Electrical Hazards Within Reach

The Canadian Electrical Code offers several ways to protect us from electrical shock hazards when electrical equipment may be within reach, in a wet or damp area, or near grounded metal. In some cases, we are asked to maintain “out of reach” distances. When this is impracticable, a Class A ground-fault current interrupter may help to minimize the risk of electrical shock when people find themselves in simultaneous contact with electrical equipment and the earth. A GFCI may serve as a second safety barrier, should the first barrier fail to prevent an electric shock. You will recall that a Class A GFCI will trip in the event of leakage current less than 6 mA, safely within the comfort range of most people.

One example is Rule 30-322 Lighting Equipment in Damp Locations or Near Grounded Metal. Rule 30-322(3) specifies that light switches must not be within reach of persons in showers or bathtubs. But this rule does not specify any minimum distance. To find out how “within reach” should be interpreted, we must turn to Appendix B of the code, to confirm that a minimum one metre horizontal distance is necessary. Why out of reach? As we can all appreciate, our human bodies have low resistance to electrical current flow in a wet environment such as a tub or shower. In particular, people in tubs and showers will also find themselves close to well grounded water taps, and therefore vulnerable to electrical shock.

Another Rule 26-710(g) requires us to locate receptacles in bathrooms “at least one metre, but in no case less than 500 mm” horizontal distance from a bathtub or shower. Again, receptacles must be out of reach, but strangely, Rule 26-710(g) provides us with not one, but two minimum distances. To be safe, and keep the electrical inspector happy and smiling, we should assume that the greater distance nearly always applies. The shorter distance (500 mm) should only be considered when greater clearances are clearly unworkable due to room size, layout, etc. But there’s also another layer of protection. Rule 26-700(11) further minimizes risk of electrical shock by requiring that all receptacles in bathrooms within 3 metres of washbasins, tubs and showers be protected by a Class A GFCI.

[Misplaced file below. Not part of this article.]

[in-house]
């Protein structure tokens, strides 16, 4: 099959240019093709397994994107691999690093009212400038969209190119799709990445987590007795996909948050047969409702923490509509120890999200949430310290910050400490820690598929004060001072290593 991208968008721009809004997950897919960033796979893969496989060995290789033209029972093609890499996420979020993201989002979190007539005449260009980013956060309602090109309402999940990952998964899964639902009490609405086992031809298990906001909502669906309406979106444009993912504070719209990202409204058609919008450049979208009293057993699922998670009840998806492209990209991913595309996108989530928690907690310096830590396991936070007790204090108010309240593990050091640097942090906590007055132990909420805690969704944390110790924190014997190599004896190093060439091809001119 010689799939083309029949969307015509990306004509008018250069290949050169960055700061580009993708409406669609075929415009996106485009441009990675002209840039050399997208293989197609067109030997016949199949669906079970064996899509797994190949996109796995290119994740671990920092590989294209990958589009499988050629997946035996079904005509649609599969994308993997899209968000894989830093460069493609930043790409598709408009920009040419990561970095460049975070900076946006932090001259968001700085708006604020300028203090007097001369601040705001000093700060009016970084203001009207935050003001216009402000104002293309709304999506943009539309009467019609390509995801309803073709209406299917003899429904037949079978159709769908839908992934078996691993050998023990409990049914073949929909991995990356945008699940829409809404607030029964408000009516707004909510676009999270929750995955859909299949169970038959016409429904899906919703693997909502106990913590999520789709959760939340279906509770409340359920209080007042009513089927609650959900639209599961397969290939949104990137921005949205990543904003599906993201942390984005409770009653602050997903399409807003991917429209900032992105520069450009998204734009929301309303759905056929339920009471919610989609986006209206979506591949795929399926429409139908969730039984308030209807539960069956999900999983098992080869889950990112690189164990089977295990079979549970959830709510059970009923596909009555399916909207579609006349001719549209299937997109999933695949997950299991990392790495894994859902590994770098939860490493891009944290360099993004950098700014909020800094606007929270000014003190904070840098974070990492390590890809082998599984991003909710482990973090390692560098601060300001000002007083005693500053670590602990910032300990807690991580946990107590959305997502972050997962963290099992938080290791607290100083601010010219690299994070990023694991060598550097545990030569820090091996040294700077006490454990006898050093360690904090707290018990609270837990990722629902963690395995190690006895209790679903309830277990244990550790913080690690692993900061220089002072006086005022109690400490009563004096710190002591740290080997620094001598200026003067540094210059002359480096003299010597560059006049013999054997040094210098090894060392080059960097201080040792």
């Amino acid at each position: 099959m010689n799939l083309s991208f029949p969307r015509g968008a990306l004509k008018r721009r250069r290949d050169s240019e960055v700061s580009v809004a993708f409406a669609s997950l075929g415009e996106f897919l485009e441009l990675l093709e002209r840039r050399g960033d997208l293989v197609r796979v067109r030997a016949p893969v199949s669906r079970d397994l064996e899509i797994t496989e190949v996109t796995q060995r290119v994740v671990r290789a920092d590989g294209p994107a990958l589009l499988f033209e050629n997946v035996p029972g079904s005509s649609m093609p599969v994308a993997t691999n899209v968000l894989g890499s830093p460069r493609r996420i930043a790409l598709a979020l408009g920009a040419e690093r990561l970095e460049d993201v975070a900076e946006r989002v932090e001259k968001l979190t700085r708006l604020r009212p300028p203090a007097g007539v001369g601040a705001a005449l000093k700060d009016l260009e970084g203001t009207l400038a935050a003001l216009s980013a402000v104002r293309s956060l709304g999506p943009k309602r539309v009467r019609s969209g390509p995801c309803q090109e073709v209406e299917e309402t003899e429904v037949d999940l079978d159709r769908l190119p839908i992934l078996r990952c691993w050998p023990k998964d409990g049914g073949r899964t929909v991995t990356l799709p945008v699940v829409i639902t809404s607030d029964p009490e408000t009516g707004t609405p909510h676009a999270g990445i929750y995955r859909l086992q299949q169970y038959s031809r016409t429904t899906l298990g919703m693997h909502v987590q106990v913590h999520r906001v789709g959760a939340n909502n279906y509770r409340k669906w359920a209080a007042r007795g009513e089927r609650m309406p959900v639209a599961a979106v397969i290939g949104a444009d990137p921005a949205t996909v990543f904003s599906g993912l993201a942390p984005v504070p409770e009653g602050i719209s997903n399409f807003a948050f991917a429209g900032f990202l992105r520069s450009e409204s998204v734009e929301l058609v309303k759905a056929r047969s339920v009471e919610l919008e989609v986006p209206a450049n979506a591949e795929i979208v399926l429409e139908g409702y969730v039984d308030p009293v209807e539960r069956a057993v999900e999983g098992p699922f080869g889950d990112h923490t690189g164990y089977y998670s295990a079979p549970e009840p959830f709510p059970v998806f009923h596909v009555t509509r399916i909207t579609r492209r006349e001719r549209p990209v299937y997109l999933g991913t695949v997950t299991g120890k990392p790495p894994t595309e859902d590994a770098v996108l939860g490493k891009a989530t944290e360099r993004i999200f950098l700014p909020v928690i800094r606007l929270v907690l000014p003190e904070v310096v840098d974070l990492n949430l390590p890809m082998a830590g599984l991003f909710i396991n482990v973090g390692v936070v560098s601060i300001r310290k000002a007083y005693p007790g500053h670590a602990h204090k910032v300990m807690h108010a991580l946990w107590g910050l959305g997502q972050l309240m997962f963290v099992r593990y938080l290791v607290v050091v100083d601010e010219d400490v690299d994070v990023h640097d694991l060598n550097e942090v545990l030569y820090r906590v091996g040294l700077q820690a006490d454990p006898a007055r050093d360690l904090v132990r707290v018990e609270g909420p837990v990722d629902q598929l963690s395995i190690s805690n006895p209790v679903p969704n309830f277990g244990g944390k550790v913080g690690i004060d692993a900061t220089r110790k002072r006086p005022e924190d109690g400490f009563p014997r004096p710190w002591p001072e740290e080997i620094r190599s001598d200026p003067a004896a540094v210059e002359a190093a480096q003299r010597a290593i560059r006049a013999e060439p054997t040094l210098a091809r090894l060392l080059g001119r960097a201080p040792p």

Rule 30-322 also stipulates that lighting must be controlled by means of a wall switch when located within a 2.5-metre vertical or 1.5-metre horizontal distance of laundry tubs, plumbing fixtures, steam pipes or other grounded metal. This rule offers only a single exception—fixtures approved for wet locations having a switch integral with each fixture. Here the code tries to head off shock hazards by placing lighting equipment beyond the reach of a person near grounded metal, should the metal enclosure of a lighting fixture become “live.”

Section 68 of the code also provides electrical safety requirements for people in tubs or seeking enjoyment at a swimming pool. Rule 68-302(2) specifies that hydromassage bathtub controls must be located out of reach (at least one metre from the tub). Alternatively, the controls may be behind a barrier and therefore inaccessible from the tub, or it may have built-in controls, with overall approval as a hydromassage tub component. Here the goal is identical to Rule 30-322(3), to protect people from cutting short their enjoyment, risking electrical shock while operating the controls, comfortably grounded in warm water.

Another Rule 68-068 (6) prohibits locating a GFCI within reach, at least one metre distance from a hydromassage tub. This rule helps reduce chances that a person positioned in the tub might attempt to reset the GFCI should it trip. The result could be disastrous. The code offers two exceptions to this general rule—if the GFCI happens to be a built-in component of the tub and the assembly so approved, or if the GFCI is located behind a barrier and out of reach.

Rule 68-202(1) asks us to keep swimming pool pump receptacles well away from the pool water (no closer than 1.5 metres). As a further enhancement to electrical safety, the rule also requires that all receptacles within 3 metres of a pool be protected by a Class A GFCI. This provides second safety barrier, should someone unwisely decide to plug in a radio or other electrical appliance at the water’s edge.

To further minimize risk of electrical shock while resetting, Rule 68-068 requires that a GFCI be located well away (at least 3 metres) from the water of swimming pools or hot tubs. This means that a receptacle within 3 metres of a pool must be supplied by a GFCI circuit-breaker.

As with past code articles you should always consult with the electrical inspection authority in each province or territory to obtain a more precise interpretation of any of the above.

Leslie Stoch
Leslie Stoch, P. Eng, is principal of L. Stoch & Associates, providing electrical engineering and ISO 9000 quality systems consulting. Prior to that, he spent over 20 years with Ontario Hydro as an electrical inspection manager and engineer. Les holds a B. S. in electrical engineering from Concordia University in Montreal.